Manchin the Only Democrat to Oppose Yellen in Banking Committee Vote

West Virginia Sen. Joe Manchin (D) is at the fulcrum of the national energy debate.
National Journal
Catherine Hollander
Nov. 21, 2013, 7:17 a.m.

Just one Demo­crat voted against Janet Yel­len to be chair­wo­man of the Fed­er­al Re­serve when her nom­in­a­tion came be­fore the Sen­ate Bank­ing Com­mit­tee on Thursday.

Sen. Joe Manchin, D-W.Va., joined sev­en Re­pub­lic­ans in op­pos­i­tion to Yel­len’s nom­in­a­tion. Yel­len, who is cur­rently the cent­ral bank’s vice chair­wo­man, still cleared the com­mit­tee with 14 sup­port­ing votes, in­clud­ing three from Re­pub­lic­ans.

“I be­lieve that Dr. Yel­len is a very in­tel­li­gent and cap­able nom­in­ee, but her views and be­liefs to con­tin­ue quant­it­at­ive eas­ing, des­pite a fail­ure to see any real gains, greatly troubles me,” Manchin said in a state­ment. Quant­it­at­ive eas­ing refers to the Fed’s $85 bil­lion-a-month bond-buy­ing pro­gram in­ten­ded to boost the eco­nomy. A con­cern is that con­tinu­ing the pro­gram too long could cause in­fla­tion to spike or gen­er­ate as­set bubbles, al­though a de­bate over when the ap­pro­pri­ate time to taper QE is on­go­ing.

“While I sup­port her de­sire to lim­it risk in the bank­ing sec­tor and help com­munity banks, her views on the Fed­er­al Re­serve’s dir­ec­tion force me to op­pose her nom­in­a­tion,” Manchin said.

Manchin gave no in­dic­a­tion at Yel­len’s nom­in­a­tion hear­ing last week that he op­posed her. In fact, he noted the com­mit­tee’s “ut­most re­spect” for the Fed and Yel­len her­self, and urged her to chal­lenge Con­gress to be more fisc­ally re­spons­ible.

“We’ve bal­anced budgets and we’ve had sur­pluses. I’d like to get back to that again. And I think people like your­self can help us be steered in that dir­ec­tion,” he said at the time. “So be bold. Be bold.”

Nor did he in­dic­ate he had any is­sues with her nom­in­a­tion fol­low­ing a private meet­ing the two had in ad­vance of her hear­ing. “I was en­cour­aged by her hon­est and straight­for­ward ap­proach and look for­ward to speak­ing fur­ther with her at our Bank­ing Com­mit­tee hear­ing to learn more about her plans to bet­ter our eco­nomy,” he said in a state­ment re­leased by his of­fice on Nov. 6.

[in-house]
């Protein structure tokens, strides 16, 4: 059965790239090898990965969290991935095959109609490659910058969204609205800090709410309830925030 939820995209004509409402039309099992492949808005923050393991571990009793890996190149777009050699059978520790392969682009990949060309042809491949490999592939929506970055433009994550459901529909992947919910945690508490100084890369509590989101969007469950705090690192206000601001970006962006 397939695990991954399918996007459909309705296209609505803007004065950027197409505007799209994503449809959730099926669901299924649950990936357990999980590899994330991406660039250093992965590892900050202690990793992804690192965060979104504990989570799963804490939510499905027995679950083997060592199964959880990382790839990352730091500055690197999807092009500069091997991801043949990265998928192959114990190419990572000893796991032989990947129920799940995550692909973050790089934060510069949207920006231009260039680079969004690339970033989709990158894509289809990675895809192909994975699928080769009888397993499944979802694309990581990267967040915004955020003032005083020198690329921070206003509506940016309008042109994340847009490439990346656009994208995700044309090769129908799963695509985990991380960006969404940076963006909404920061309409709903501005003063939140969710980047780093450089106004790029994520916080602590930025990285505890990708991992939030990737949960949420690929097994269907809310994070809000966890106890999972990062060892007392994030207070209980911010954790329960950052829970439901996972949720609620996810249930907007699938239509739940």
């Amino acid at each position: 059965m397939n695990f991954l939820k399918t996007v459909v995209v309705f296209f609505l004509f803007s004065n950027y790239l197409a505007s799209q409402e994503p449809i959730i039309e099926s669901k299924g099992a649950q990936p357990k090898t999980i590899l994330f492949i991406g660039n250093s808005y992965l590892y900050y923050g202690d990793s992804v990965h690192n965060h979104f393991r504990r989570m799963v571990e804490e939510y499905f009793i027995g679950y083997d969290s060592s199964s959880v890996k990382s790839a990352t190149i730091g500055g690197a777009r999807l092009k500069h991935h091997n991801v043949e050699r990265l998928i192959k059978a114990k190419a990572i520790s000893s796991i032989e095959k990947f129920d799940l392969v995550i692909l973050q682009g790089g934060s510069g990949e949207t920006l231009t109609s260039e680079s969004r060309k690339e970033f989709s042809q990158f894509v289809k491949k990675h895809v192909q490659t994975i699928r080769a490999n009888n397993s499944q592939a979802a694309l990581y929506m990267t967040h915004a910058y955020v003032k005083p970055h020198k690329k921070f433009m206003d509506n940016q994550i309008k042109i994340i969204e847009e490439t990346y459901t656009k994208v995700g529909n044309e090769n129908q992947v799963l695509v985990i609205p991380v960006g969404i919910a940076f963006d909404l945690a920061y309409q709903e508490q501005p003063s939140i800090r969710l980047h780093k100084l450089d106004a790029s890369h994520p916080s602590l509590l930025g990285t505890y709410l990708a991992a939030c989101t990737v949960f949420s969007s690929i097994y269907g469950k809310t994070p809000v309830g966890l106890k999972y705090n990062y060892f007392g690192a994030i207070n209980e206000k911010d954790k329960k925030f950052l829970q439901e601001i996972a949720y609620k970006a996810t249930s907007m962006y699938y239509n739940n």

Be­fore the com­mit­tee’s vote, con­gres­sion­al watch­ers ex­pec­ted Yel­len to pick up all 55 Demo­crat­ic votes in the Sen­ate when her nom­in­a­tion reaches the floor. Since Sen­ate Ma­jor­ity Lead­er Harry Re­id in­voked the so-called “nuc­le­ar op­tion,” a rule change that would make it easi­er for nom­in­ees to be con­firmed, on Thursday, Yel­len is still ex­pec­ted to be ap­proved by the 51-vote ma­jor­ity re­quired un­der the new Sen­ate rules.

Sen. Eliza­beth War­ren, D-Mass., told re­port­ers after the vote that she was sur­prised by Manchin’s op­pos­i­tion; Sen. Heidi Heitkamp, D-N.D., said she wasn’t.

“Sen. Manchin has been ob­vi­ously very fisc­ally con­ser­vat­ive and has been deeply con­cerned about the fisc­al policies at the Fed and a sense of grow­ing con­cern about our debt and de­fi­cit, and wanted a path for­ward to ex­press that con­cern,” she said.

The three Re­pub­lic­ans who voted for Yel­len were Sens. Bob Cork­er of Ten­ness­ee, Tom Coburn of Ok­lahoma, and Mark Kirk of Illinois.

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